Konnichiwa and welcome to this week’s issue of Inside Market Data. As I write this, it’s 5am in Tokyo and I’m wide awake. It’s a little bit of jet lag and a little bit of nausea from dinner last night at a restaurant that doesn’t have an English name, in the Shimbashi district of the city. I’m trying to figure out if it was the cow tongue or the fried squid legs that isn’t sitting well with me this morning. One thing that is sitting well with me, however, is the customer service in Tokyo. At the restaurant last night, nobody spoke much English, but the host was unfailingly polite and patient, and made me feel welcome. A local market data vendor explained to me that the Japanese pride themselves on excellent customer service. They even have a word for it—omotenashi—which translates roughly to “hospitality.”
In the capital markets, omotenashi can be a blessing or a curse. When it comes to winning local business, Japanese financial services often go above and beyond to make the customer happy, whether it be wining and dining, or working all hours to provide support and delivering bespoke services. In fact, Japanese customers expect so much that some international brokers have given up trying to win their business at all, and instead focus on serving global clients.
After speaking with a number of market data managers in Tokyo, it’s clear that the issues facing the industry in Japan are pretty much global. For example, everyone was impacted on Friday, April 17, when Bloomberg suffered a network outage that left data terminals in the dark. In Tokyo, the trading day was almost over when the outage occurred, so for most the impact was minimal. “The problem would have been if [the outage had] happened only to you. The good thing is that it happened to everyone, so we could survive,” says a market data services manager at a Tokyo-based investment banking unit of a global bank.
In terms of omotenashi, end-users in Japan say Bloomberg could do better. During the outage, account managers at the vendor stayed in touch with customers to inform them that the outage was being fixed, but could provide very little information about the root cause of the problem, which has since been blamed on “increased network traffic.” In fact, no one here really expects a detailed analysis from Bloomberg about what went wrong. “Bloomberg isn’t in the habit of coming back and providing an explanation,” says a Tokyo-based regional head of market data at a European bank.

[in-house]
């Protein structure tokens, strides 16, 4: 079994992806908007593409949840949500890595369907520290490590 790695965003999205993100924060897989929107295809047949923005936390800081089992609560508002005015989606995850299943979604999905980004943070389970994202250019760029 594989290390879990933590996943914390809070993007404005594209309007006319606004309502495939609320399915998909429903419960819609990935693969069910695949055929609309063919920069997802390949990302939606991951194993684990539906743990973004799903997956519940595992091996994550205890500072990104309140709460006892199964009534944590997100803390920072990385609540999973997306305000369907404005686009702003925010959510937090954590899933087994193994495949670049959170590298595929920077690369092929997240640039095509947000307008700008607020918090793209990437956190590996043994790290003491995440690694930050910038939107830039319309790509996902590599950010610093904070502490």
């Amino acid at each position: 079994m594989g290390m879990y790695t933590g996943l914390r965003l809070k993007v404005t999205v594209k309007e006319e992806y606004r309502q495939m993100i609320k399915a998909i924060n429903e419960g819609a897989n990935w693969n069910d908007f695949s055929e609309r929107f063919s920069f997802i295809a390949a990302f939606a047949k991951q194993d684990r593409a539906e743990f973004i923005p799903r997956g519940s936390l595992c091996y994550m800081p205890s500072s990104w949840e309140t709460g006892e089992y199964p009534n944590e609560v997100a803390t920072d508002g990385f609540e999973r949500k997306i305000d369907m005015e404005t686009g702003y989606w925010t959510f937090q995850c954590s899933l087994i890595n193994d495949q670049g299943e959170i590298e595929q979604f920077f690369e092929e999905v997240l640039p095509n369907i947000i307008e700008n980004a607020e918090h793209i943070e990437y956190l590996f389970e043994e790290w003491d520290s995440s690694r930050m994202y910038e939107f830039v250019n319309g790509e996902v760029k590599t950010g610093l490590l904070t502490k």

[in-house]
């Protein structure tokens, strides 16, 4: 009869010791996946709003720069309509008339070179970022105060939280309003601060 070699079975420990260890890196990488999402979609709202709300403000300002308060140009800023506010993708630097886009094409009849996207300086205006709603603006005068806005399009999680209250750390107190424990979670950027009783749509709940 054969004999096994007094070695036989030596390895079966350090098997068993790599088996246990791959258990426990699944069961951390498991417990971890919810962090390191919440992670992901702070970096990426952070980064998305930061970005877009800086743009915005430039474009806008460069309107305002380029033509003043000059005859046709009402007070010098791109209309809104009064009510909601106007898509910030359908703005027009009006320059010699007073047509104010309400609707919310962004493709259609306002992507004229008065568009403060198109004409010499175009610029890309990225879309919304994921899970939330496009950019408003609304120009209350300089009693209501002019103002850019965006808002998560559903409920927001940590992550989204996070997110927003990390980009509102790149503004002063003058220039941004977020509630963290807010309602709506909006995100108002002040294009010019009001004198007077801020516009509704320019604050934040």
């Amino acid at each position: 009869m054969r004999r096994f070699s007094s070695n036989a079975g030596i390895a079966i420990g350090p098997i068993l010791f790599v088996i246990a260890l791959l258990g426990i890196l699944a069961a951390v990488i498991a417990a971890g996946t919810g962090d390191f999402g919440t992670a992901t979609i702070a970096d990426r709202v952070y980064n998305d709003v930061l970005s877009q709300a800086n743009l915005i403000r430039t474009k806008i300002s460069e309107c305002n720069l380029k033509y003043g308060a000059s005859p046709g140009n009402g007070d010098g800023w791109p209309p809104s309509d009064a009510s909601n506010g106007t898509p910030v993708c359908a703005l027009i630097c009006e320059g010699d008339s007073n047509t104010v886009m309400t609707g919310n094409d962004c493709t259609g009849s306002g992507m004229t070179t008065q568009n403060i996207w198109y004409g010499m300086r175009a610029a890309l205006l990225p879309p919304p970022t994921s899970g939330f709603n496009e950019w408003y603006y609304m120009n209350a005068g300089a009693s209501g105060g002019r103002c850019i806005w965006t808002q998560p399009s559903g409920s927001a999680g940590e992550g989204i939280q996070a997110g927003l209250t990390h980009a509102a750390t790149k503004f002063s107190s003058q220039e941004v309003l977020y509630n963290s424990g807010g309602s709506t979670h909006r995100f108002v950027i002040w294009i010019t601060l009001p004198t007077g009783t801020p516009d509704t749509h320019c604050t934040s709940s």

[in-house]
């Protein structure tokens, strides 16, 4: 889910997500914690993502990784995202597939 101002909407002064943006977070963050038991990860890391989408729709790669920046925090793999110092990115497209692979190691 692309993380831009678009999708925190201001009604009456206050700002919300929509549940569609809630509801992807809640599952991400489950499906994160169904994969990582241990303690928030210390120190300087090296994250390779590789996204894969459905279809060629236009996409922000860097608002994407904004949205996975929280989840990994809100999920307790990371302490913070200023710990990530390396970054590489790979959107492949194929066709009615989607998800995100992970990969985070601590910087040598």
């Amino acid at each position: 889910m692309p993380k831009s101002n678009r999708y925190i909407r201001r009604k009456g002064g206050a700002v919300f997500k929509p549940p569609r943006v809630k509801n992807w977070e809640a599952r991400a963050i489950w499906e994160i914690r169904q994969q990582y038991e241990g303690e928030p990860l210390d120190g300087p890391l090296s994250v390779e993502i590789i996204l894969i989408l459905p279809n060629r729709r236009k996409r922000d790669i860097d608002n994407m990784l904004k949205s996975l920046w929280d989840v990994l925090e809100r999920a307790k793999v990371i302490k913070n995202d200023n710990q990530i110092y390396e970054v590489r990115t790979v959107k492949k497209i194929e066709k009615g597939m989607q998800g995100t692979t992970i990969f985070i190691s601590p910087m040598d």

Bloomberg aside, there was one other common talking point among end users in Tokyo: managed services. Like most global financial services firms, market data departments in Japan have faced years of budget cuts, and—after trimming low-hanging fruit like duplicate feeds and under-utilized data terminals—are now looking elsewhere to cut costs.
In Japan, liquidity is fairly fragmented. The Tokyo Stock Exchange merged with the Osaka Securities Exchange in 2013 to form the Japan Exchange Group, but there are still a number of proprietary trading systems (the Japanese equivalent of alternative trading systems) operating in region which command a modest five to ten percent market share.
Rather than managing connectivity to all these venues in-house, some end-user firms are now looking at managed services as a lower-cost alternative. By handing over the reins to a managed services provider, firms no longer have to deal with co-location, rack space, exchange networks, native market data protocols and feed handlers, to name a few challenges, which has the potential to deliver huge cost savings. On the downside, nobody is quite sure exactly what the total cost of ownership will be, there are legitimate concerns about moving proprietary data and applications out of the organization, and if a managed services provider suffers a Bloomberg-like outage, it could be harder to pinpoint the point of failure in the supply chain. Nonetheless, given the Japanese fondness for omotenashi, the managed services model could thrive here.
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